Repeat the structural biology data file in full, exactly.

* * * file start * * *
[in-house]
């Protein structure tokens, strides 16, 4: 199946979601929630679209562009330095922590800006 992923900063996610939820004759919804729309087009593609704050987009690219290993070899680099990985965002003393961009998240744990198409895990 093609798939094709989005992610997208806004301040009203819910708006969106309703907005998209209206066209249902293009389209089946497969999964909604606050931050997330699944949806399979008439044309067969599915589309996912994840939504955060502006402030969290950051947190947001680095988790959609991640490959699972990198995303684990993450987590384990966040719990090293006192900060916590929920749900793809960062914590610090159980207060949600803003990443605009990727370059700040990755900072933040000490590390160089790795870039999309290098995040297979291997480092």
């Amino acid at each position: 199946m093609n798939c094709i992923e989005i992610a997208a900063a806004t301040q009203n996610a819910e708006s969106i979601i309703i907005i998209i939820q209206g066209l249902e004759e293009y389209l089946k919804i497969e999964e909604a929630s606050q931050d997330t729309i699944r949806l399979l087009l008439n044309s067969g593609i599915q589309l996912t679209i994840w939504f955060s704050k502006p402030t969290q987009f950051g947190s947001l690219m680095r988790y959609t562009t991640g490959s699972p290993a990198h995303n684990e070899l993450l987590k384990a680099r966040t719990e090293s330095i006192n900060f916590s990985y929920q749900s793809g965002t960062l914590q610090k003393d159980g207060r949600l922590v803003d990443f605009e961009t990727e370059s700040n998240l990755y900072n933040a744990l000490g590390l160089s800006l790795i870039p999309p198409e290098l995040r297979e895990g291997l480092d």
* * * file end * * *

[in-house]
């Protein structure tokens, strides 16, 4: 199946979601929630679209562009330095922590800006 992923900063996610939820004759919804729309087009593609704050987009690219290993070899680099990985965002003393961009998240744990198409895990 093609798939094709989005992610997208806004301040009203819910708006969106309703907005998209209206066209249902293009389209089946497969999964909604606050931050997330699944949806399979008439044309067969599915589309996912994840939504955060502006402030969290950051947190947001680095988790959609991640490959699972990198995303684990993450987590384990966040719990090293006192900060916590929920749900793809960062914590610090159980207060949600803003990443605009990727370059700040990755900072933040000490590390160089790795870039999309290098995040297979291997480092």
């Amino acid at each position: 199946m093609n798939c094709i992923e989005i992610a997208a900063a806004t301040q009203n996610a819910e708006s969106i979601i309703i907005i998209i939820q209206g066209l249902e004759e293009y389209l089946k919804i497969e999964e909604a929630s606050q931050d997330t729309i699944r949806l399979l087009l008439n044309s067969g593609i599915q589309l996912t679209i994840w939504f955060s704050k502006p402030t969290q987009f950051g947190s947001l690219m680095r988790y959609t562009t991640g490959s699972p290993a990198h995303n684990e070899l993450l987590k384990a680099r966040t719990e090293s330095i006192n900060f916590s990985y929920q749900s793809g965002t960062l914590q610090k003393d159980g207060r949600l922590v803003d990443f605009e961009t990727e370059s700040n998240l990755y900072n933040a744990l000490g590390l160089s800006l790795i870039p999309p198409e290098l995040r297979e895990g291997l480092d």